“It was a foggy London evening in the Spring of 1901…”
So begins John Woolley, Master Aenigmatist, in “The Double Elimination Conundrum”, the first in the Sherlock Holmes, Consulting Diplomat series that first appeared in The Diplomatic Pouch in the Spring 1995 issue.
In the last twenty years some 12 different authors have contributed their talents to creating and/or solving the various Sherlock Holmes, Consulting Diplomat mysteries:
- Ackland, Graeme
- Carroll, Chuck
- Cohen, David E
- Hand, Manus
- Huys, Mario
- Kieslich, Brian
- McCue, Jonathan
- Mead, Eric
- Pederson, Eric
- Szykman, Simon
- Wagoner, Erick and McLachlin, Derek
- Woolley, John
Mario pointed out to me that there were 20 riddles posed in the published articles and 25 solutions to the riddles published in another 25 articles, making for a total of 45. In the Reading List at the end of this article you’ll find a complete list of all the articles published prior to this issue. You can then click on whichever one strikes your fancy.
In an effort to pick out The Best from the rest of the best I asked three of the best SHCD writers (Graeme Ackland, Manus Hand and Mario Huys) to pick their favorites and write a few words about them. I hope this may help you as you go through the list of offerings and do remember that writing the riddle is usually the easy part, finding the solution can be far more time consuming, so be sure to read the solution after you’ve read the riddle. No fair peeking!
Mario Huys' list
In historical order, rather than in order of preference:
The Case of the Lethal Alliance (Eric Pederson)
A murder mystery in the tradition of Clue and the whodunnits of old. Very convincing, stressing the point of giving due attention to the story development in creating an attractive puzzle.
A Challenge from Devonshire (Manus Hand)
The puzzle that set me on the path to writing my own Holmes stories. The solution was far from unique, to Manus' dismay, but several rounds of fleshing out gave enough material to correct the original problem and add a number of follow-up articles.
The Hunt for The Venison Camper (Szykman and Hand)
When I started to systematically attempt to solve every riddle, this was one of the first to tackle. What a tour de force in creative writing! I ended up writing a small script to find every last anagram, and in the process discovered one error, which was subsequently corrected. It didn't end there, as there was still a second puzzle to solve, with [spoiler warning] a famously long convoy as the cherry on the cake.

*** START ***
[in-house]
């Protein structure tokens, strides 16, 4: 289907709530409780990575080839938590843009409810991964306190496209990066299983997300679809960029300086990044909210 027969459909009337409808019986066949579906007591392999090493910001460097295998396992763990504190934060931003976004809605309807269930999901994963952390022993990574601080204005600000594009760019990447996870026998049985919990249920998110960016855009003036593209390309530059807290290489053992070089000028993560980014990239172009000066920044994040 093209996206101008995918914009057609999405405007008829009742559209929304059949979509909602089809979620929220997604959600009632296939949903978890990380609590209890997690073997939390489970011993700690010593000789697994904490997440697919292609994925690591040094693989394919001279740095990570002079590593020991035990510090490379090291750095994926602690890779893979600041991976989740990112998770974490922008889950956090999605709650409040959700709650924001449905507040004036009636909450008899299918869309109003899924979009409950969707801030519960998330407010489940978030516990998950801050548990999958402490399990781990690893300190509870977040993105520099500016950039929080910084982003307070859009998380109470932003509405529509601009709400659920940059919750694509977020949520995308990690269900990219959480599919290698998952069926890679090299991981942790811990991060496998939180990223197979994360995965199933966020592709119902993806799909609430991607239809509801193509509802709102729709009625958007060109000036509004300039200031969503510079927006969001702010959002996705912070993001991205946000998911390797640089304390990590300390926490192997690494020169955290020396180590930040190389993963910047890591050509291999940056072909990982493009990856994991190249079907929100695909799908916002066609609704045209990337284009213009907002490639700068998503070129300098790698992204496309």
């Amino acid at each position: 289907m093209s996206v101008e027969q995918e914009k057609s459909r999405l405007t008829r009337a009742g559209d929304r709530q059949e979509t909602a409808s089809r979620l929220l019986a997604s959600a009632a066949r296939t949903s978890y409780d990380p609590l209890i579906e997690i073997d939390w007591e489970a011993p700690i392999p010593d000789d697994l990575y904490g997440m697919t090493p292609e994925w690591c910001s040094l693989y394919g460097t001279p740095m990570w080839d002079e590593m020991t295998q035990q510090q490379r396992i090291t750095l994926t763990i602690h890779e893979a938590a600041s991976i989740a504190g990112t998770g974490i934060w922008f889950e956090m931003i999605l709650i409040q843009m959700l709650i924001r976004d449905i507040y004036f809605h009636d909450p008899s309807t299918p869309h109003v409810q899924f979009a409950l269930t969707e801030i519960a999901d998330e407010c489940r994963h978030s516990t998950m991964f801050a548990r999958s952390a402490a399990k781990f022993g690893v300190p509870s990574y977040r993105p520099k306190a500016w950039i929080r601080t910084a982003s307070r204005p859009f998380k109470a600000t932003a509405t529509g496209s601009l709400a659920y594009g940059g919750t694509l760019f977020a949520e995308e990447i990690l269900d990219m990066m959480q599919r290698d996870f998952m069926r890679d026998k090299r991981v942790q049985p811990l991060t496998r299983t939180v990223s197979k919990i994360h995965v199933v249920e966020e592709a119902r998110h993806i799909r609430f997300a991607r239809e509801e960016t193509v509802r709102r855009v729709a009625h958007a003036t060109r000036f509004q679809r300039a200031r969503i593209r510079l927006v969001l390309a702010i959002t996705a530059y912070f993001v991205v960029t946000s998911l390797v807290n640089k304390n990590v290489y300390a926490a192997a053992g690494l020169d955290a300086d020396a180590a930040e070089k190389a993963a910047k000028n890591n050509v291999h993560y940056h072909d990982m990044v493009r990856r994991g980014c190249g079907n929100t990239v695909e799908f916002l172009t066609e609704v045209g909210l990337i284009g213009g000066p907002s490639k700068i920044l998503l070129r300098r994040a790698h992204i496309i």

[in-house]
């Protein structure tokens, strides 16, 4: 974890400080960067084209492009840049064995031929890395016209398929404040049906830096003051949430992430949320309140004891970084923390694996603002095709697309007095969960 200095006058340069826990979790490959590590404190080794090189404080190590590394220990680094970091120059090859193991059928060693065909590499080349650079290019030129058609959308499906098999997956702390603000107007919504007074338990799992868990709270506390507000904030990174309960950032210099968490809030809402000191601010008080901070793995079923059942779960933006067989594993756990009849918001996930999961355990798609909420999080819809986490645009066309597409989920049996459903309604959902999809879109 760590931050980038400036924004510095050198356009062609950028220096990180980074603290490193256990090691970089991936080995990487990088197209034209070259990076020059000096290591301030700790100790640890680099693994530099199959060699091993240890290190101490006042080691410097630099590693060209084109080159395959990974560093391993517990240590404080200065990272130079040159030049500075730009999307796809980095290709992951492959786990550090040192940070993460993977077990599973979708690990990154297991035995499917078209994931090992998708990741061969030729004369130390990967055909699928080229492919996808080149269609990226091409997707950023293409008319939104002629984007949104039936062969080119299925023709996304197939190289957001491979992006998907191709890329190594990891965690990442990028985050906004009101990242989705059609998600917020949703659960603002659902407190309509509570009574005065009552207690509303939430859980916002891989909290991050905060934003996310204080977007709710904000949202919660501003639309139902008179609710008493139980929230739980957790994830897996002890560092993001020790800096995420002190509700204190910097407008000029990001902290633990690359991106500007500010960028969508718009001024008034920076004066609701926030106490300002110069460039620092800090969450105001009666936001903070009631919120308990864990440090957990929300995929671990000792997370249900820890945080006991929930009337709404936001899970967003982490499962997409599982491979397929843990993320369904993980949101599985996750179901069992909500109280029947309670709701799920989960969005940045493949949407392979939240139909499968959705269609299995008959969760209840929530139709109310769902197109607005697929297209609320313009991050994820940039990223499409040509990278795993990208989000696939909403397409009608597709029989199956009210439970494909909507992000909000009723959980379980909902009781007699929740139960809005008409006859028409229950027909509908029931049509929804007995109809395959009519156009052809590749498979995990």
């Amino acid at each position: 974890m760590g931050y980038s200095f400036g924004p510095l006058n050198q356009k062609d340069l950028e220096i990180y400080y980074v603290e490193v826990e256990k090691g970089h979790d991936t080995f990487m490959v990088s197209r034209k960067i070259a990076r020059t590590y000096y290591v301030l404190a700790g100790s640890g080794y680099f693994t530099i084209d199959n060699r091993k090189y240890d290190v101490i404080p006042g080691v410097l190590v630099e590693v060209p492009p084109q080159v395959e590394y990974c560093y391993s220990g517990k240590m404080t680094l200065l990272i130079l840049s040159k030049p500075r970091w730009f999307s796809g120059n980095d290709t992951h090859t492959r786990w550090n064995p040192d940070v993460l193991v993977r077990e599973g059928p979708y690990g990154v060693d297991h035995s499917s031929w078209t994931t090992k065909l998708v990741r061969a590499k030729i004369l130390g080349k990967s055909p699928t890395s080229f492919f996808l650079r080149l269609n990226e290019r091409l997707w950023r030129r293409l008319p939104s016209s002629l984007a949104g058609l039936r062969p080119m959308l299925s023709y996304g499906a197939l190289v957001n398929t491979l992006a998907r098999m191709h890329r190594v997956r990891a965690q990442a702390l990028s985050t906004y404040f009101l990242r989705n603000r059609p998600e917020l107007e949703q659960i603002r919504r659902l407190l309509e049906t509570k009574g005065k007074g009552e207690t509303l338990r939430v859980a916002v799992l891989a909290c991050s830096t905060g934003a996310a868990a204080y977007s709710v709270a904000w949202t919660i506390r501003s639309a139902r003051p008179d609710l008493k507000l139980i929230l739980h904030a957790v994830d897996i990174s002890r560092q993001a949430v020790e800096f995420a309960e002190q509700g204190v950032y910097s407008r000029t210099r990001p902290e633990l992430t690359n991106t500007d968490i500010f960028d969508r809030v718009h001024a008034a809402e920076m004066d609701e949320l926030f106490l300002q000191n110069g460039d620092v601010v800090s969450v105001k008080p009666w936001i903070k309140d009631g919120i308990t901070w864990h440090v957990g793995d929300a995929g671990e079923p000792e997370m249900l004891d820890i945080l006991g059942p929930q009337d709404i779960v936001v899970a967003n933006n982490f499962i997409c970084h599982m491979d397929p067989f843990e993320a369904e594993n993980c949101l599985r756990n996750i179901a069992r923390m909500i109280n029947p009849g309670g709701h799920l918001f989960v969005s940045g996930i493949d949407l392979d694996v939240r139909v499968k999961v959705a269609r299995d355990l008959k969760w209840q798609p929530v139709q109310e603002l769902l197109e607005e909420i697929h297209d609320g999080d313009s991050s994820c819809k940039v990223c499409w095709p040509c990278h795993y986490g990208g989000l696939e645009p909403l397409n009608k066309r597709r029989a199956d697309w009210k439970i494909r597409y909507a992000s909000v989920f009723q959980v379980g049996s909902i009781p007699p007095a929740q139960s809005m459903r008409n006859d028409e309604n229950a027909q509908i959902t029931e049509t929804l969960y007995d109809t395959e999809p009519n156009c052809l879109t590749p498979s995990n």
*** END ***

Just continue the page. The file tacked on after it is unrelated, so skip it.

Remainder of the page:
The Strange Case of the Confederation of Neutral States (Graeme Ackland)
It's hard to pick the best Graeme Ackland story, our most prolific puzzle maker to date. He ties in number of stories with Manus, but Manus sometimes had co-authors. This riddle is noteworthy for spanning 3 game years, where most content themselves with 2 or only 1 game year. LMS (Last Man Standing) spans 4, which is part of the reason that no solution article has been written yet. The longer the game span, the more choices there are and the more opportunities exist for variations that the author didn't foresee. After some intensive brain gymnastics, I found one that had a different fate for the fleet in St. Pete.
The Curious Case of the False Start (Manus Hand)
I had so much fun besting Manus' baker's dozen as the maximum number of disbands, until he pressed me into rewriting the solution article. He has the very positive attitude that better solutions should be recognized and incorporated, rather than leaving things as they are. In the process I found some other variations and worked that into a sequel that is currently unfolding elsewhere in this Zine.
Graeme Ackland’s list:
My absolute favourite puzzle of my own is The Great Disarmament Conundrum, with a simple unique formulation and unique solution.
I enjoyed the various "Last man standing" puzzles. (The Costly Case of the Last Man Standing by Huys and Hand). Note: He's referring to a challenge Mario gave us to discover all the capitals Army Liverpool, the last remaining unit in the first part of the puzzle, could end up in in the given time frame with the rest of the board eliminated, no neutral centers ever taken, and no powers eliminated in the first two years. There are more than you would expect, and some are real brain twisters.
Most of the puzzles are quite a time investment to solve, so I also like the Missing-Border which is quick. (The Case of the Missing Border by Graeme Ackland, Solution to The Case of the Missing Border by Jonathan McCue).
Manus Hand’s list:
The Hounds of the Basker… er, I mean the Hounds'-poop of the Westminster. Watery, though? Larry, you're giving away the ending!!
And of course there’s that famous SHCD story about The Case of the Dead Hand which involves one of our own, dear Manus. It has to do with a plot by a group of sinister Russian anarchists called The Oreoists, who plan to blow up London taking Karl Marx and Sherlock Holmes with it…
And there you have them, eight of the best of the SHCD stories as picked by the men who wrote them. And with luck there’ll be many more to come in the future.
"There's no time for that, I'm afraid. I saw the carriage with our guests appear in our street just now." He picked up the fleet in Brest and dropped it in Marseilles. "Your missing convoy, to Brest through Burgundy and Paris, length two. No doubt you would have discovered it yourself in time, but what you will come to hear next may well require your full attention. Straighten your jacket, that must be them at the doorbell now."
And so ends “Solution to the Suwati Portage Conundrum”, the most recent of the Sherlock Holmes, Consulting Diplomat series written by Mario Huys, published in TDP in the Spring of 2014.
Sherlock Holmes, Consulting Diplomat
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